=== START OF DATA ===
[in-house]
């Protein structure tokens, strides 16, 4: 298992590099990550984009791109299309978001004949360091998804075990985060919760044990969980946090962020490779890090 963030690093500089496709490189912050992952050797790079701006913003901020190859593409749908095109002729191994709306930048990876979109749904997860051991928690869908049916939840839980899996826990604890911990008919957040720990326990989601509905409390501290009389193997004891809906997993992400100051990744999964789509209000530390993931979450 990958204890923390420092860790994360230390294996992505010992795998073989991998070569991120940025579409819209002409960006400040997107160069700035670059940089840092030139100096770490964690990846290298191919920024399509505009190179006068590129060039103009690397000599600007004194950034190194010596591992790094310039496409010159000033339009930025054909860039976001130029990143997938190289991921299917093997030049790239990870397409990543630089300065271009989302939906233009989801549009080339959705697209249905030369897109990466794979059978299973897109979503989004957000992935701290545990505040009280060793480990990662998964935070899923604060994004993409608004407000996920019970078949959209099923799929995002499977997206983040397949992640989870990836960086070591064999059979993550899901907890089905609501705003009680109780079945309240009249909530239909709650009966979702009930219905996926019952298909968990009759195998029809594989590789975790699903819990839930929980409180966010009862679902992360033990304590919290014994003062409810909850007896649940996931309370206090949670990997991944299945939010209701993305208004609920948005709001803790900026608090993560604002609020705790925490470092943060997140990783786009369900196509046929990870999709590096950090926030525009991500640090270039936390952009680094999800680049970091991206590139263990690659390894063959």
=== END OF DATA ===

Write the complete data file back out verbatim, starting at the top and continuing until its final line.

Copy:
[in-house]
């Protein structure tokens, strides 16, 4: 298992590099990550984009791109299309978001004949360091998804075990985060919760044990969980946090962020490779890090 963030690093500089496709490189912050992952050797790079701006913003901020190859593409749908095109002729191994709306930048990876979109749904997860051991928690869908049916939840839980899996826990604890911990008919957040720990326990989601509905409390501290009389193997004891809906997993992400100051990744999964789509209000530390993931979450 990958204890923390420092860790994360230390294996992505010992795998073989991998070569991120940025579409819209002409960006400040997107160069700035670059940089840092030139100096770490964690990846290298191919920024399509505009190179006068590129060039103009690397000599600007004194950034190194010596591992790094310039496409010159000033339009930025054909860039976001130029990143997938190289991921299917093997030049790239990870397409990543630089300065271009989302939906233009989801549009080339959705697209249905030369897109990466794979059978299973897109979503989004957000992935701290545990505040009280060793480990990662998964935070899923604060994004993409608004407000996920019970078949959209099923799929995002499977997206983040397949992640989870990836960086070591064999059979993550899901907890089905609501705003009680109780079945309240009249909530239909709650009966979702009930219905996926019952298909968990009759195998029809594989590789975790699903819990839930929980409180966010009862679902992360033990304590919290014994003062409810909850007896649940996931309370206090949670990997991944299945939010209701993305208004609920948005709001803790900026608090993560604002609020705790925490470092943060997140990783786009369900196509046929990870999709590096950090926030525009991500640090270039936390952009680094999800680049970091991206590139263990690659390894063959």